In 1950, Dr. Helen Dickens was the first African American woman admitted to the American College of Surgeons. The daughter of a former slave, she would sit at the front of the class in medical school so that she would not be bothered by the racist comments and gestures made by her classmates. By 1969 she was associate dean in the Office for Minority Affairs at the University of Pennsylvania, and within five years had increased minority enrollment from three students to sixty-four.
Helen Octavia Dickens was born in 1909, in Dayton, Ohio. Her father, Charles Warren Dickens, a former slave and water boy during the Civil War, was raised by a Union colonel from the age of 9. A self-educated man, he took the name Charles Dickens after meeting the famous english novelist. Although he had "read law" and had a keen intellect, prejudice confined him to janitorial work. Her mother, Daisy Jane Dickens, was a domestic servant to the Reynolds family of paper manufacturers.
Because both her parents had struggled to make a living in low-paying jobs, they insisted that Helen receive a good education and follow a professional career, and with their encouragement she attended a desegregated high school. As a young adult, Helen Dickens continued to apply to the best schools and hospitals, refusing to be intimidated at predominantly white institutions. Inspired by the achievements of other African American women who had gone before her, she benefited from the practical advice and support of such mentors. Dr. Elizabeth Hill, the first African American physician to graduate from the University of Illinois, helped her to register for medical school. Helen Dickens earned her M.D. degree at the same institution in 1934, the only African-American woman in her class.
Dickens completed her internship at Provident, a black hospital on the south side of Chicago, treating tuberculosis among the poor. She was discouraged by the lack of community done by medical residents, and relished the opportunity to move away to her first job, at Virginia Alexander's Aspiranto Health Home in Philadelphia in 1935.
In addition to her general practice, Dr. Dickens provided obstetric and gynecologic care. Once again, she worked in difficult circumstances to help her patients living in extreme poverty. In one instance, she arrived at the home of a woman in labor to find that there was no electricity. She had to move the bed to the window to conduct the delivery by streetlight. To address such problems, Dr. Alexander installed four beds at the three-story row house serving as the Aspiranto Health Home.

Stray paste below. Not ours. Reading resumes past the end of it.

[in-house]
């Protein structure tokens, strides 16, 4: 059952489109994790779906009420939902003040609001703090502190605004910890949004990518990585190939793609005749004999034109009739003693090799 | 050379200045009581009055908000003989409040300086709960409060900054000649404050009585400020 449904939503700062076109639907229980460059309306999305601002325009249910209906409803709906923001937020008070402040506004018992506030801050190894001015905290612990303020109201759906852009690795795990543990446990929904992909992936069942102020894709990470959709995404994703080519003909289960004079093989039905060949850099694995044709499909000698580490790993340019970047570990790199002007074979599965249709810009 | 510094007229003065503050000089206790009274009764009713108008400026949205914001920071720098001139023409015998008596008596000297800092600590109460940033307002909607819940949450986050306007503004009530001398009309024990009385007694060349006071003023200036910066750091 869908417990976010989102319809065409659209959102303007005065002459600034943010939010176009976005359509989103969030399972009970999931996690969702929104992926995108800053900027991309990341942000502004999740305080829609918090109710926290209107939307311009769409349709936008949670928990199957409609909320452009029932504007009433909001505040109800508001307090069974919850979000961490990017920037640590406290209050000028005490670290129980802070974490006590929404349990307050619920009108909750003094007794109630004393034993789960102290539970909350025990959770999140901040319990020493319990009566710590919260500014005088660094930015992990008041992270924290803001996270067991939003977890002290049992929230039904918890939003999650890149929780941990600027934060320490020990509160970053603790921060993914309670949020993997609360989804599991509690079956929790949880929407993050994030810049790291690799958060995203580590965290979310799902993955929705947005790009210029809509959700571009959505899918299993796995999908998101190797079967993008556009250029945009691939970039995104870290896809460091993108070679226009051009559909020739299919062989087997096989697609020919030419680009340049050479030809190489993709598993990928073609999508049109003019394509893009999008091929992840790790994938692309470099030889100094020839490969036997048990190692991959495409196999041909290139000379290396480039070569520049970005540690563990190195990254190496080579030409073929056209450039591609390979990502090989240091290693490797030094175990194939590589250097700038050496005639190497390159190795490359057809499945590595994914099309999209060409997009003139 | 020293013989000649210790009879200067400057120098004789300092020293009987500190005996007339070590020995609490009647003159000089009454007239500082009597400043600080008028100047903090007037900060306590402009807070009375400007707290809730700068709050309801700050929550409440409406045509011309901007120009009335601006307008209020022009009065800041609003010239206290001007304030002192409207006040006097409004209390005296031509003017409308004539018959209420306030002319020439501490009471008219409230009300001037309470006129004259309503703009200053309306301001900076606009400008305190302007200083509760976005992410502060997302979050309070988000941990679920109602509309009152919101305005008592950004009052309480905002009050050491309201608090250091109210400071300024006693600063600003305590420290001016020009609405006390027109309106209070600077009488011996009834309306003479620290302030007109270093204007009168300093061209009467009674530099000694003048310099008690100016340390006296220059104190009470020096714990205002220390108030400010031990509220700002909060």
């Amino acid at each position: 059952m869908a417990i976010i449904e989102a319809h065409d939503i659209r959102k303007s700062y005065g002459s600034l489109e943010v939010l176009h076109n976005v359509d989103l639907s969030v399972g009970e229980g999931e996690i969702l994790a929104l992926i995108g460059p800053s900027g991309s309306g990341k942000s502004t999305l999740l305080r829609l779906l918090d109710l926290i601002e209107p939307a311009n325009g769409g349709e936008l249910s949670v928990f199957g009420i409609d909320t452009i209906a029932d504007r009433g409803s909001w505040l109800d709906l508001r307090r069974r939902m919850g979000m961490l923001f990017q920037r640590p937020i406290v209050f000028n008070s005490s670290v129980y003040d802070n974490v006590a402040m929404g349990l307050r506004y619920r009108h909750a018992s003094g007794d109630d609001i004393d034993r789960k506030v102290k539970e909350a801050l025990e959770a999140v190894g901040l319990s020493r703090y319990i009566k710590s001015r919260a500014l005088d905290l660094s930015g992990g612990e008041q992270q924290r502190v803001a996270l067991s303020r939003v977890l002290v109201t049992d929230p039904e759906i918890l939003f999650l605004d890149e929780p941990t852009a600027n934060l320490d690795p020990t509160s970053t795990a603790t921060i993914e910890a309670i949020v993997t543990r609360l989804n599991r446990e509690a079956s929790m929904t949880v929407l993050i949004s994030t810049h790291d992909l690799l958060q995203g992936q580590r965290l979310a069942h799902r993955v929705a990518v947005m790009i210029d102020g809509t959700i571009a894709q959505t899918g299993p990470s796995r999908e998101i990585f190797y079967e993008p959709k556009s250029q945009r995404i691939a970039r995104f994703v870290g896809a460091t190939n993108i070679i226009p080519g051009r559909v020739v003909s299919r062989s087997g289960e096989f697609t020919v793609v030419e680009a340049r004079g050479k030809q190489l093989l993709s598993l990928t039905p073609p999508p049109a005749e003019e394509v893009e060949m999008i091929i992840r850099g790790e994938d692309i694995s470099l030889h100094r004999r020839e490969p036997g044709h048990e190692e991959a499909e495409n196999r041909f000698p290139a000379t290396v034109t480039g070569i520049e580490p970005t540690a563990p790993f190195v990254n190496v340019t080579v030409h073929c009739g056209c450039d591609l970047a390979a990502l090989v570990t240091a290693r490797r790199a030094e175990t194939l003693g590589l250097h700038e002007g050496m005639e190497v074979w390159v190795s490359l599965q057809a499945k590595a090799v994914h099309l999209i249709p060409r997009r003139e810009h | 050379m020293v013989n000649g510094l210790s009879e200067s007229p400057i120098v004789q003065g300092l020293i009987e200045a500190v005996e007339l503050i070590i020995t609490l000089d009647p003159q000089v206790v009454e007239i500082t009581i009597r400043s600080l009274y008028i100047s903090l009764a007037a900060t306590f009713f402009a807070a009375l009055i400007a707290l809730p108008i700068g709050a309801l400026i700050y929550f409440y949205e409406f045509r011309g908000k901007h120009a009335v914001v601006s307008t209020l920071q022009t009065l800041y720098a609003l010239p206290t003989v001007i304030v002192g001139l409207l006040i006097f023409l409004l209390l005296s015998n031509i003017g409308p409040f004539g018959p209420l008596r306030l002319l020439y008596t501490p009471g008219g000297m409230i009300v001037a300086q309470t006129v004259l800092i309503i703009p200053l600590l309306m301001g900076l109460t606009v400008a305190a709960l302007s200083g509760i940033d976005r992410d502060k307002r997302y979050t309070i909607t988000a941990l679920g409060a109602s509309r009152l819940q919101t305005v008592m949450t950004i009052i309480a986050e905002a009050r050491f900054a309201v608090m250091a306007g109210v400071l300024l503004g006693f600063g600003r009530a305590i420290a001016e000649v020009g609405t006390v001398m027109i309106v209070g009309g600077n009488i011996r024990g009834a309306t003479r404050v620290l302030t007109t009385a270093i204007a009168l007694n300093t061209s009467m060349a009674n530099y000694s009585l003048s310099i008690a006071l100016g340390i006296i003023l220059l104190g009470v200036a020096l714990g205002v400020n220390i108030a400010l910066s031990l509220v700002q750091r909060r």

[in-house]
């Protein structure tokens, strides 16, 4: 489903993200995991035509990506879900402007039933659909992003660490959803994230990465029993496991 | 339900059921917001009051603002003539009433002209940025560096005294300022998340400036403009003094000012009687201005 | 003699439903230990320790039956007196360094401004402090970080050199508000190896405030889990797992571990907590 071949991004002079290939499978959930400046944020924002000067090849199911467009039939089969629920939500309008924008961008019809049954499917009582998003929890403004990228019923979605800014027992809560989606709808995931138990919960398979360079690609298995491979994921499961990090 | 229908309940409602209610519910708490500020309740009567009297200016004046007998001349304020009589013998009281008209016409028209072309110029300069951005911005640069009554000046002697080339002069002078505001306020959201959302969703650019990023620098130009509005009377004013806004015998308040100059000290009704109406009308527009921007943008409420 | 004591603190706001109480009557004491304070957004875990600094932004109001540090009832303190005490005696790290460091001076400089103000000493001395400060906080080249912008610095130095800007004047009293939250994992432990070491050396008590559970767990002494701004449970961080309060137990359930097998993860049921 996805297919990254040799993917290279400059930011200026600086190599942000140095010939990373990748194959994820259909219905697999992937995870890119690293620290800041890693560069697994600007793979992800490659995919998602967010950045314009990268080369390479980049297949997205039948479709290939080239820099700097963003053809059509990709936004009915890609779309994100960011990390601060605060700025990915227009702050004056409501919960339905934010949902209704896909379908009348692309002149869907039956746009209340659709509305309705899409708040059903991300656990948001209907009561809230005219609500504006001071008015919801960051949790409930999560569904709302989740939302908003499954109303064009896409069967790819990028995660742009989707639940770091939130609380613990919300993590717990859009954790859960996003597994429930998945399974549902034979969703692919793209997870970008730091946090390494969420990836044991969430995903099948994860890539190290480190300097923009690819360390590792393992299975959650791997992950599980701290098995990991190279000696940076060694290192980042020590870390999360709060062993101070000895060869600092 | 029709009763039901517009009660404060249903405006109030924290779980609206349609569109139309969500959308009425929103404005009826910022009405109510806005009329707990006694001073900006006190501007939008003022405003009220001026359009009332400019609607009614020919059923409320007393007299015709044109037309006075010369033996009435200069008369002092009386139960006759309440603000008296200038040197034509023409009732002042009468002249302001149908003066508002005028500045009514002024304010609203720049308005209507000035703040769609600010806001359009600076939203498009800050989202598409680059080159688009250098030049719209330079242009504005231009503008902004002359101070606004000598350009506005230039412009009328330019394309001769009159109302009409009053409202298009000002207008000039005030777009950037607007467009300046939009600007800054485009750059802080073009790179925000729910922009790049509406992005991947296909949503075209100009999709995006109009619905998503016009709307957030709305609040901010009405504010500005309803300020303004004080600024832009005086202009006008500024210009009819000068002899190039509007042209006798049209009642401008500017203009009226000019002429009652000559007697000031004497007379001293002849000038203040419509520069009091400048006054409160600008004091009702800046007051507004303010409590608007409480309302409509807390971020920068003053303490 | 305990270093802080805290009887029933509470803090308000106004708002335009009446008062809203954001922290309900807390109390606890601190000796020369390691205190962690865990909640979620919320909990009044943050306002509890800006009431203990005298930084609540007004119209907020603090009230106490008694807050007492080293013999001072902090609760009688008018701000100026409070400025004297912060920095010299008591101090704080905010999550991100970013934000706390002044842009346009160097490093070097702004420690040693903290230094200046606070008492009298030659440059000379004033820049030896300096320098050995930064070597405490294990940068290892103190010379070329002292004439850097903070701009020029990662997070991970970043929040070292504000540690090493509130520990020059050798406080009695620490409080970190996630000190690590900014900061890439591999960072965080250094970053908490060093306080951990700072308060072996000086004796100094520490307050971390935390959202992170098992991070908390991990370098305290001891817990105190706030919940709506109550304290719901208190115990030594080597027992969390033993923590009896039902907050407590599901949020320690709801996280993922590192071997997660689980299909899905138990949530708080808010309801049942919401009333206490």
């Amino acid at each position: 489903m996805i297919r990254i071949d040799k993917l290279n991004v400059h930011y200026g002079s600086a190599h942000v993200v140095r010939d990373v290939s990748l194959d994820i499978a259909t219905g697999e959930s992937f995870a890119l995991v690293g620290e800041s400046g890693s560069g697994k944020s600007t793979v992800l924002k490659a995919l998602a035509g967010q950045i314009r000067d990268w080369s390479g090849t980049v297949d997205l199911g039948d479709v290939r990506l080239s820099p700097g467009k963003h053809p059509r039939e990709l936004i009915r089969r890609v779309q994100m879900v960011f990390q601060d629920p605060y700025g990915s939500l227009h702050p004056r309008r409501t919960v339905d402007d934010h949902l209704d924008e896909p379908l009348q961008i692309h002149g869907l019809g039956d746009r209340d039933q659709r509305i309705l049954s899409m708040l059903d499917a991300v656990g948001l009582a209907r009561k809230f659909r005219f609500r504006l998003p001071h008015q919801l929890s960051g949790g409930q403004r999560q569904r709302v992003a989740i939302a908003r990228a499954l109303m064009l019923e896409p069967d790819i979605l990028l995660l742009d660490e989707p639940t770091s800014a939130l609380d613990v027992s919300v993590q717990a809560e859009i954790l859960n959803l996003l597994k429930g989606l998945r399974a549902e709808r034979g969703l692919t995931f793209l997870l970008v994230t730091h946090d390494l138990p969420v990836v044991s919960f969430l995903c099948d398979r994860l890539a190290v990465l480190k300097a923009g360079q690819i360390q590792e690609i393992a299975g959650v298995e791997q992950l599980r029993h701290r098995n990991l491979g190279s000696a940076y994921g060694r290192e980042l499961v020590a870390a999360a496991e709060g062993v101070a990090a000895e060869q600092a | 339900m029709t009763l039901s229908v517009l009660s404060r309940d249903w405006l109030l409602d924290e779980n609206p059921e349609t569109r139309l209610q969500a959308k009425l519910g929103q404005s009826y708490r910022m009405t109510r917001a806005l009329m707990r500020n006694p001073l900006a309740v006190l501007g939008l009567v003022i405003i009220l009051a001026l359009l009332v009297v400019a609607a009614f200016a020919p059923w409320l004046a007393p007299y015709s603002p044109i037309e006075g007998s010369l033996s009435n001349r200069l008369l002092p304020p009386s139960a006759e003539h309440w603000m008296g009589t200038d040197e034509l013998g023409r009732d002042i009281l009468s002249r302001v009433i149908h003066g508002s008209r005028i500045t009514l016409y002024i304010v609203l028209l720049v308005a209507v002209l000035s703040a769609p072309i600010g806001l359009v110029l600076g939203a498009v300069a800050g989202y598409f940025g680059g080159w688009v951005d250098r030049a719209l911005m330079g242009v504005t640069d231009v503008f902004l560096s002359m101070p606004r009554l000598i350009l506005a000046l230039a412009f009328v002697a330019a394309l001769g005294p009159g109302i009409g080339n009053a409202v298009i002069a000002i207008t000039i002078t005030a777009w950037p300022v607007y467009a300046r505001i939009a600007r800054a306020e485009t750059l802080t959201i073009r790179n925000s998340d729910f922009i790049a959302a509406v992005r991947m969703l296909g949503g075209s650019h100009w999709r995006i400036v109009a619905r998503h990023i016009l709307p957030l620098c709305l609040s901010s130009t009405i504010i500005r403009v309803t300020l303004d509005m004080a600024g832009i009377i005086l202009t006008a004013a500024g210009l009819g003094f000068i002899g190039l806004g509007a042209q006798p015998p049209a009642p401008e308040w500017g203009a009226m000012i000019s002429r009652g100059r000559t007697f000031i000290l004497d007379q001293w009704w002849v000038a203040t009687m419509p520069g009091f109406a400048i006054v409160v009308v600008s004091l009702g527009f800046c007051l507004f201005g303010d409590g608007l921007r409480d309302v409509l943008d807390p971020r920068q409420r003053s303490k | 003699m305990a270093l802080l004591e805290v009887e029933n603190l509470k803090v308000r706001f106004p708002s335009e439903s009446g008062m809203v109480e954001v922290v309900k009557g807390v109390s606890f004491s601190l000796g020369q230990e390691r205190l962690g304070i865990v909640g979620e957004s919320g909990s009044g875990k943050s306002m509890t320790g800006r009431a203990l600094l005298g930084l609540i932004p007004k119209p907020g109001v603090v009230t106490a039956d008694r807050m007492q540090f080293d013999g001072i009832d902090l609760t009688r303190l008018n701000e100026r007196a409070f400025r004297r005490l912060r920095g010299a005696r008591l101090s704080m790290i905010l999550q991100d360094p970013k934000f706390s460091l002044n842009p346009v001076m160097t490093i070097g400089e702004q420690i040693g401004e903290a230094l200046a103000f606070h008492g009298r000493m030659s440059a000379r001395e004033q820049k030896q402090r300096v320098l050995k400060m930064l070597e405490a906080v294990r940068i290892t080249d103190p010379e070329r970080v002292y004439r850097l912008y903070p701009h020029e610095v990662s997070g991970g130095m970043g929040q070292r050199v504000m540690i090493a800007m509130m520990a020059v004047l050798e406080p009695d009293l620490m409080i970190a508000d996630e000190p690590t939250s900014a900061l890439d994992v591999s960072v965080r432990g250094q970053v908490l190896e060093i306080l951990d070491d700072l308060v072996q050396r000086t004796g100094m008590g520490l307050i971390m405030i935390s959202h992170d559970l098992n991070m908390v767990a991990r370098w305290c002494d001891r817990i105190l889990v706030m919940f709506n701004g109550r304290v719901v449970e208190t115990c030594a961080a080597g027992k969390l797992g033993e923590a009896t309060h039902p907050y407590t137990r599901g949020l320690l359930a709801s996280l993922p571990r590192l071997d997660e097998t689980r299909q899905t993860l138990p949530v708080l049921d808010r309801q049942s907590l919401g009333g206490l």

After six years working at Aspiranto, Dr. Dickens decided to expand her training in obstetrics and gynecology, returning to Provident Hospital for a specialist residency. In 1943, she married Purvis Sinclair Henderson, a fellow resident, and moved to Harlem Hospital in New York City to work under the guidance of esteemed surgeon and internist, Peter Marshall Murray. In 1945 she received her master of science degree from the University of Pennsylvania Medical School, and in 1946 she completed her residency at Harlem and was certified by the American Board of Obstetrics and Gynecology.
Dr. Dickens returned to Philadelphia in 1948 as director of the Mercy Douglass Hospital Department of Obstetrics and Gynecology and, in 1950, became the first African American-woman fellow of the American College of Surgeons. Toward the end of her directorship in the late 1960s, Dickens also taught at the University of Pennsylvania. Over the next twenty years, she rose through the ranks, from instructor, through to professor, culminating in her appointment as professor emeritus in 1985. At the same time, she served on the staff of the Woman's Hospital in Philadelphia and later, the faculty of the Medical College of Pennsylvania.
In patient care, Dr. Dickens concentrated on preventing some of the problems she had seen so frequently in her obstetrics and gynecology practice. Hoping to educate young women to empower themselves, she led extensive research into teen pregnancy and sexual health issues. She used the results of her wide-ranging survey to advise schools, parents, and health professionals on intervention strategies to lower the incidence of teen pregnancy and sexually transmitted diseases. She received numerous honors for her work on sexual health for young and adult women, including awards from the Girl Scouts of Greater Philadelphia and the American Cancer Society. Her own daughter, Dr. Jayne Henderson Brown, has followed in her footsteps and practices, as her mother did, in Philadelphia.